The Easy Life

Image of The Easy Life
Release Date: 
December 6, 2022
Bloomsbury Publishing
Reviewed by: 

This second novel by the renowned French writer, Marguerite Duras, was written in 1943 when she was 29, and originally published by Gallimard in 1944 as La Vie tranquille. It is a slender book yet one that is expansive with introspective observations about family, love, and existence. The story is narrated by Francine Veyrenattes, who is 25, thus close in age to the author. Francine lives on a farm near Périgueux with her beloved younger brother, Nicholas, his baby and neglected wife; her parents; her despised uncle, Jérôme; and Tiène, who is intimate with Francine but perhaps not sexually. Their relationship is clouded in ambiguity as is Francine’s relationship with Nicholas.

Divided into three parts, the plot swirls around the deaths of three men. Uncle Jérôme is murdered by Nicholas because Jérôme was sleeping with Nicholas’s wife, an attack that was, in part, provoked by Francine. Later, Nicholas commits suicide (Duras also lost her younger brother, perhaps the inspiration for the novel). Francine feels overwhelming sorrow and ponders why Nicholas threw himself in front of a train. Part two is devoted to a two-week sojourn to the ocean, where Francine considers her future, her relationships, the nature of life, and the death of an unknown male swimmer. Part three concludes with her decisions about the path forward.

The plot’s arc is modest but told with lyrical sadness, echoing the author’s own personal grief: in addition to the loss of her brother and her miscarriage months before she began the manuscript, her husband was deported to Buchenwald because of his participation in the French Resistance.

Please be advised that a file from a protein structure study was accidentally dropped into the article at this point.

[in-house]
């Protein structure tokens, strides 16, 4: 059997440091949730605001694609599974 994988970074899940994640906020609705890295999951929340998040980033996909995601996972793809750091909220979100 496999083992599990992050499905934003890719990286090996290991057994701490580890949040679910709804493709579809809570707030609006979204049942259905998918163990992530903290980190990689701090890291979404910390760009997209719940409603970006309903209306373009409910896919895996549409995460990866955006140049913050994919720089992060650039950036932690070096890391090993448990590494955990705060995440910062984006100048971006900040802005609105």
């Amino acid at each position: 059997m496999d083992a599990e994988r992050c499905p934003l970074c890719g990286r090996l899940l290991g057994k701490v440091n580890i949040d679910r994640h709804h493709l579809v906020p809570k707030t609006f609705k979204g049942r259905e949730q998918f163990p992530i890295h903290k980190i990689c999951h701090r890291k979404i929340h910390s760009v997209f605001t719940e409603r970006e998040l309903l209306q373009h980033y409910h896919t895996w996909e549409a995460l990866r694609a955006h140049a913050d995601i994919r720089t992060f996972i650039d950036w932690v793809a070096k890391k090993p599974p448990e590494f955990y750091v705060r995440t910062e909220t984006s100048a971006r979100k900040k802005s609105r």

Duras constructs her text with a unique combination of structural asperity and lush style. Her sentences are carved with care, sticks stacked up one atop the other, building to heady, rich paragraphs so that one expects a conflagration. Instead, this drama smolders rather than burns, and even dramatic events are rendered with Francine’s contemplative lassitude. Her descriptions of place—the pastoral beauty of the landscape, the animals, and, later, the sea—suffuse the work and make it glow. Much happens but it is Francine’s interiority where this sensual novel lives and breathes.

Gorgeous writing abounds. “[Jérôme] had swallowed himself . . . and was watching himself from the inside, dazzled by his own suffering.” “Nicholas was sad with that sadness ‘without reason,’ like the day after a wedding . . . when the thing is done and no longer has to be done.” “[Luce] walked through the rooms as though still on a horse. Her gentlest gestures created wind, unleased an aroma of wind.” Descriptions: “Here’s the dawn, the night cracks all over it.” And: “a blue haze resting between the trees.” Realizations: “now time is old. Once you lose the ability to forget, you are permanently deprived of a certain life.”

Francine’s awareness about her family—and also herself—is revealed in these thematic lines: “They dreamt of finding a way to part ways forever. They didn’t love one another as much as they thought nor did they hate one another as much. But they found themselves united by poverty, by marriage, by the fact that no real reason to leave each other presented itself, except for the desire for something to happen. But as time went on, this desire found every excuse not to happen.”

Despite the challenges inherent in her circumscribed existence, Francine observes the exquisite beauty around her and generously shares her vision so that our senses are heightened, and we view the world with fresh eyes, with more nuance and perception. While this woman’s life appears simple, Duras coaxes the reader into the complexity of Francine’s mind and engulfs us in her thoughts, conflicts, and passions.

Although The Easy Life is written by a young author, the novel is an innovative, modern work that presages the pioneering career Duras was soon to achieve with masterpieces such as The Lover and Hiroshima, Mon Amour. This English translation, including the insightful foreword by Kate Zambreno, is an essential addition to the canon of great 20th century literature.